Olympic gold medallist Mo Farah was detained by US border guards over Christmas. Our reporter Jamal Osman, a British Somali journalist, says it’s a common experience – and tells his story.
Mo Farah has revealed that he is regularly stopped and questioned by US border agencies on suspicion of being a terrorist. He believes because of his Somali origin, he is detained every time he goes through US customs.
That experience is common amongst Somalis and it has been going on for years. Border officials in America and Europe seem to target Somalis and in my experience, amongst the biggest offenders are the UK authorities.
Despite living in the UK for 13 years, with no criminal offence (except the odd parking ticket), I get treated as a criminal.
It is understandable that British authorities have to keep the nation safe in particular when al-Shabab, a Somali Islamist group linked to al-Qaeda, has threatened to attack this country. However, harassing, blackmailing and threatening innocent members of the Somali community in an attempt to recruit spies – to stop al-Shabab – is the wrong approach.
In 2009, newspapers reported the story of a group of Somali men who claimed that MI5 gave them a choice of “work for us or we will say you are terrorists”. One of these men, Mahdi Hashi, mysteriously ended up in US custody on terrorism charges and his British citizenship was withdrawn by Home Secretary Theresa May. His family insist Mahdi is innocent. All he did was refuse to work with MI5.
In the last few years, I have attended numerous meetings organised by Somali community groups in which members were discussing the possibilities of challenging British spies and their targeting of the Somali community. But generally, there is a sense of hopelessness. Within the community, the secret services are regarded as untouchable and above the law. People get frightened by the mere mention of phrases like counterterrorism, security officers, secret services and spies.
To find someone who would admit publicly to have encountered MI5 or MI6 representatives is rare because it carries a stigma. Friends and family members become suspicious of one’s activity. So, for the majority, they keep quiet and suffer in silence.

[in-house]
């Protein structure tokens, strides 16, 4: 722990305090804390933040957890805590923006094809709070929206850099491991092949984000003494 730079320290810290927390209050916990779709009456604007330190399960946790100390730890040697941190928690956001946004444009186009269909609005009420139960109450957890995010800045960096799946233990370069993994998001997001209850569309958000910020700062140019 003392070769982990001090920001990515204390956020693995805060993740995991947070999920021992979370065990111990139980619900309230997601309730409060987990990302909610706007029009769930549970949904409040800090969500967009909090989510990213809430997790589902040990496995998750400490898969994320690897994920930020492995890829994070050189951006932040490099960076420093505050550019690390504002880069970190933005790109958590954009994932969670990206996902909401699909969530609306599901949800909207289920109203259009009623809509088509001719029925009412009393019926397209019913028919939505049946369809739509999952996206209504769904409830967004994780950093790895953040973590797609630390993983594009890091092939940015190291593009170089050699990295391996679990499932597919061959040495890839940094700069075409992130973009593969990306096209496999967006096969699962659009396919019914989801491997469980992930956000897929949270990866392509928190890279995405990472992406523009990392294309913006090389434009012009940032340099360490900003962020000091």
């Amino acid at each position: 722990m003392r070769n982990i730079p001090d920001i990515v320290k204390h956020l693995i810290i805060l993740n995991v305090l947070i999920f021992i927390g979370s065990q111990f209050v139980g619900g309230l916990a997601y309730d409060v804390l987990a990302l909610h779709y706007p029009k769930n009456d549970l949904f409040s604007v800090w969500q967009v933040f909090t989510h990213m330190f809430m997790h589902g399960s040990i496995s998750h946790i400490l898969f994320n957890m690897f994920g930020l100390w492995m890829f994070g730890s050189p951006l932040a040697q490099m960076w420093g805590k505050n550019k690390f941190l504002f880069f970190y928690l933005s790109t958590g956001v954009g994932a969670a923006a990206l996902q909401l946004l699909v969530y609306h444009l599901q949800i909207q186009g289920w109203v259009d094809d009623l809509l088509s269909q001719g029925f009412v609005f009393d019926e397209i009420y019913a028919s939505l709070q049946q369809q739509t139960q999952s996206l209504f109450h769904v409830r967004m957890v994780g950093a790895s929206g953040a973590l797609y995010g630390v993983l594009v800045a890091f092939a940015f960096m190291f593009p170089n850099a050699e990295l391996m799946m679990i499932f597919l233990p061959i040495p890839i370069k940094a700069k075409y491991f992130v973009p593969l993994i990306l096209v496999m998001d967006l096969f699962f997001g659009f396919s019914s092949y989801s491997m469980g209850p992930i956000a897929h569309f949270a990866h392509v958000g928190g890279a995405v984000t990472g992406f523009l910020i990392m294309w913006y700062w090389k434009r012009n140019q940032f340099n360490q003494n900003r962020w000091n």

I myself, have experienced the kind of tactics deployed by British officials such as detention, harassment and blackmail. Initially, I thought making official complaints would help. But after unsuccessful complaints to the Home Office and to my MP, I have come to realise that the experience is part of being a Somali. I just challenge British officials when they bother me. And as a journalist, who frequently travels to Africa, I come into contact with them more often than others.
Travelling on a British passport does not make any difference. Despite living in the UK for over 13 years, with no criminal offence (except the odd parking ticket), I get treated as a criminal. Immigration officers at Heathrow often hold me for between 15 minutes and two hours, depending on their mood.
As I approach the control desk, I hand over my passport and put my hand luggage on a seat nearby, knowing that’s where I will be for a while.
But before I sit down, officers usually ask me few questions.
“Where are you from?”
“Somalia,” I reply.
“How did you obtain the British passport?”
“Because I came here as an asylum seeker and applied for citizenship after five years.”
“Okay. Interesting. When did you came here first?”
“In May 1999.”
“Alright. So what happened when you sought asylum?”
“I had to wait a decision for a year and then I was given an indefinite leave to remain.”
“Have you ever being in trouble with the immigration?”
“No, except you guys bothering me all the time and you never explain to me why.”
“Take a seat, I will be back.”
The officer then goes into an office to “verify some details” and, of course, it is a good excuse to have an unofficial coffee break. While I wait at the “humiliation chair”, other officers behind the desk keep on eye on me, just in case I attempt to run away. It is unpleasant to watch other passengers passing through with no trouble and looking at you, probably thinking: “Here is a new immigrant.”